Vanity Envy in the Custom Home

Ultra-luxurious bathrooms are a must-have for homeowners who aren't on a budget. It's not uncommon for customers even in lean times such as these to splurge on the vanity.

November 01, 2008


The centerpiece of this Hydrology bathrooom is this Lalique faucet paired with a Kallista sink.
Photo by Nick Bajzek

Ultra-luxurious bathrooms are a must-have for homeowners who aren't on a budget. The sink and vanity, says custom builder Lambert Arceneaux, who heads Allegro Builders, a design/build firm with an interior design and architectural in-house division in Houston, is where it all comes together. It's not uncommon, he says, for customers even in lean times such as these to splurge on the vanity. The homeowners' inspiration to do an opulent vanity area often comes from one or two elements they've taken from a magazine. But quite often they have little idea on how to piece together a cohesive look.

Calling Specialists!

Custom builders who have a client without a specific vision can find a firm to help them out. Hydrology, a high-fashion bath art showroom and consulting firm in Chicago, focuses its creative talents on opulence that borders on the surreal. It's the type of company whose catalog features 24-carat gold sinks. The company has contributions from international artists including Jaime Hayon, Ross Lovegrove and Claudio Silvestrin.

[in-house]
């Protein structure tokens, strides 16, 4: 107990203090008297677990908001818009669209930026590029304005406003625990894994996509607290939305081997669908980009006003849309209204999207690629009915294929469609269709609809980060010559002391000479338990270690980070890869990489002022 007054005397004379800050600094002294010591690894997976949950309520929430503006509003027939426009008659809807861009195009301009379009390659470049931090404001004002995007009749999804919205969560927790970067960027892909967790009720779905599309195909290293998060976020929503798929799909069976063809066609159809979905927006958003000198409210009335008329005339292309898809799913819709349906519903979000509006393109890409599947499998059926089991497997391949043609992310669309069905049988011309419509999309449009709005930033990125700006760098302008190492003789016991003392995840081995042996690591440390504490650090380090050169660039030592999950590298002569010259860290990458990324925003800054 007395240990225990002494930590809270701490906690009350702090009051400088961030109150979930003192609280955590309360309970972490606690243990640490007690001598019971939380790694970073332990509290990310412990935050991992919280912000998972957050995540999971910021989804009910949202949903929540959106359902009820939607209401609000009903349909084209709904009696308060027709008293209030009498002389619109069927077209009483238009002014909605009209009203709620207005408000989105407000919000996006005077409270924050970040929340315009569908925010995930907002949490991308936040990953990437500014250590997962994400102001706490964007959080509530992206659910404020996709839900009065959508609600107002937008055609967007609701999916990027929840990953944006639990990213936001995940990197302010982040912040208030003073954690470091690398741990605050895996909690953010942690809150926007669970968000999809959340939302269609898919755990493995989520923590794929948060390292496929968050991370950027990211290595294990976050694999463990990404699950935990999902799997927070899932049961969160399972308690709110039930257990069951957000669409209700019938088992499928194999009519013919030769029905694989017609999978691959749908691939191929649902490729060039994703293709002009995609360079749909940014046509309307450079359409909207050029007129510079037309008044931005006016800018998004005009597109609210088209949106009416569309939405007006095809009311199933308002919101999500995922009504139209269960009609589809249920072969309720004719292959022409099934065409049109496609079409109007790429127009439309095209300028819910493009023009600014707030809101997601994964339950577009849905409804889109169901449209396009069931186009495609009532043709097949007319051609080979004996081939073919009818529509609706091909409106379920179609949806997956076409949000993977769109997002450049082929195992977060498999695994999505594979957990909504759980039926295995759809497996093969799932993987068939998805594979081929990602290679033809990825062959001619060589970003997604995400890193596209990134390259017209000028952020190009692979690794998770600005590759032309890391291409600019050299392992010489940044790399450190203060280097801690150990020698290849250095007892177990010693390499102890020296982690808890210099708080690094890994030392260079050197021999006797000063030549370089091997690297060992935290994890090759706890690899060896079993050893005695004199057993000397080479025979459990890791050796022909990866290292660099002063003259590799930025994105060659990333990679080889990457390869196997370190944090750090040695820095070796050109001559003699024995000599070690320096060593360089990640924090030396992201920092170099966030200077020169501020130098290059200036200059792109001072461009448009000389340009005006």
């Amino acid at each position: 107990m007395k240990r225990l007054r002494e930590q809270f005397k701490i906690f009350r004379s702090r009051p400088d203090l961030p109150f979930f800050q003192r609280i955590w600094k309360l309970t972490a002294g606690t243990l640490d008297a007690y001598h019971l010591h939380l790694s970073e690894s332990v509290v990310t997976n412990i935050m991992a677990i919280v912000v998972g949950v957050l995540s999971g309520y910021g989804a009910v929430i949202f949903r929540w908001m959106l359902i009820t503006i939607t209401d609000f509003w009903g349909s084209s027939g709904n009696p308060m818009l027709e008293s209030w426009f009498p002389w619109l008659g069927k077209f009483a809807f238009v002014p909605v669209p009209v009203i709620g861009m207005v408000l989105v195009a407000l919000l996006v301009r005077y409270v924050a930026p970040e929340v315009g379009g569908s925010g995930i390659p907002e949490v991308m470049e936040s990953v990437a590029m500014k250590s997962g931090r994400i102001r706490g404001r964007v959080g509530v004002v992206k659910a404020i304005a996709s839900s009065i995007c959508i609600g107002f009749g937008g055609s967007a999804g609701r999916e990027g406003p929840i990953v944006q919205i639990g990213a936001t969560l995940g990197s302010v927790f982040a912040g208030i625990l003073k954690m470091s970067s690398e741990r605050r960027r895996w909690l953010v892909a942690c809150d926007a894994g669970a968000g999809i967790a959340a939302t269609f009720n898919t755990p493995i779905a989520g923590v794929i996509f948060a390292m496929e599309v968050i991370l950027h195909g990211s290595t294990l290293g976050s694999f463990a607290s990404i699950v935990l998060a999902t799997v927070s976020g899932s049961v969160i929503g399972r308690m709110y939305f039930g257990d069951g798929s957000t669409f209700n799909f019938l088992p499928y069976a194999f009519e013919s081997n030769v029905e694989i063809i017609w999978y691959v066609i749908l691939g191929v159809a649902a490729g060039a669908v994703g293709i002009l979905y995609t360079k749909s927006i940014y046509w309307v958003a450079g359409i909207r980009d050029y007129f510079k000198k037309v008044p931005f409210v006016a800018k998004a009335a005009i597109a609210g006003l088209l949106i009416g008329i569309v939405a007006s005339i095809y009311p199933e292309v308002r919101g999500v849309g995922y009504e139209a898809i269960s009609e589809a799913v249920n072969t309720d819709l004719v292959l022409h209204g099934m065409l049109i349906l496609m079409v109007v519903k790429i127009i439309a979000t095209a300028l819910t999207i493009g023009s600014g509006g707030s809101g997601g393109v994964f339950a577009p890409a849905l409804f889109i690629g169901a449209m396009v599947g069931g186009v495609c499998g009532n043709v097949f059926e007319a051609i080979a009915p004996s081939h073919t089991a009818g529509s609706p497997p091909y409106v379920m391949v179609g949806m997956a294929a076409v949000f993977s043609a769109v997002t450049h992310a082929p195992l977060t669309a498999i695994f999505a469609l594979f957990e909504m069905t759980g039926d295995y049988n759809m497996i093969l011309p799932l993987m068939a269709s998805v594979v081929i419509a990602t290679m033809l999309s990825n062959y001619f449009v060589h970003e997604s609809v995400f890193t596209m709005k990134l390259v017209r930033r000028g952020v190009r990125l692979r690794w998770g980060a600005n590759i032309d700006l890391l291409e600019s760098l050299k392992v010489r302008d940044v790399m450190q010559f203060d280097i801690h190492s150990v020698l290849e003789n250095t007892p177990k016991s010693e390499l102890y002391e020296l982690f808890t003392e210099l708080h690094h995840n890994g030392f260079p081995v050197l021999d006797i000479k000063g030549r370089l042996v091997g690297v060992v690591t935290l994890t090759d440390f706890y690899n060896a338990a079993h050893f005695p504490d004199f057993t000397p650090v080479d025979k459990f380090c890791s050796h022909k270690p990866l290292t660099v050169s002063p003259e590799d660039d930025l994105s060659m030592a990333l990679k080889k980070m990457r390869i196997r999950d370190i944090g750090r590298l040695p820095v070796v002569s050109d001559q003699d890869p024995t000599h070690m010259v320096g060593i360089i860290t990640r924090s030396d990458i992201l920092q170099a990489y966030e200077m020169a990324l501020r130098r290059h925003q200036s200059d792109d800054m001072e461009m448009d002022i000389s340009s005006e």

Signature Piece

Arceneaux says one custom piece, such as a handmade lavatory vessel sink or a rare-quartz countertop, can make all the difference. Natalie McAllister, Hydrology's vice president of sales and marketing, says the company's latest project was a luxury bathroom for Chicagoan Alan Matthew's condominium. Matthew and the firm decided on a pure quartz bathroom countertop from Majestic Gemstone coupled with a Lalique faucet and Bambou Clear Crystal knob. Besides helping Matthew choose the products, McAllister adds, “We assist in product selection as well as ensuring all the components and systems will work together.”

That, McAllister says, can be the tricky part. “We also have a full-time technician that we confer with and will send to job sites in the event oversight on more technical installations is needed,” says McAllister. Arceneaux agrees. “One of the toughest thing when you're doing work with rare stone tops and vessel sinks or custom faucets is making sure they all work together,” says Arceneaux.

“To be perfectly honest, we find ourselves moving the vales in the walls almost every time,” says Arceneaux. “We try, but there are just so many parts that have to work together.”

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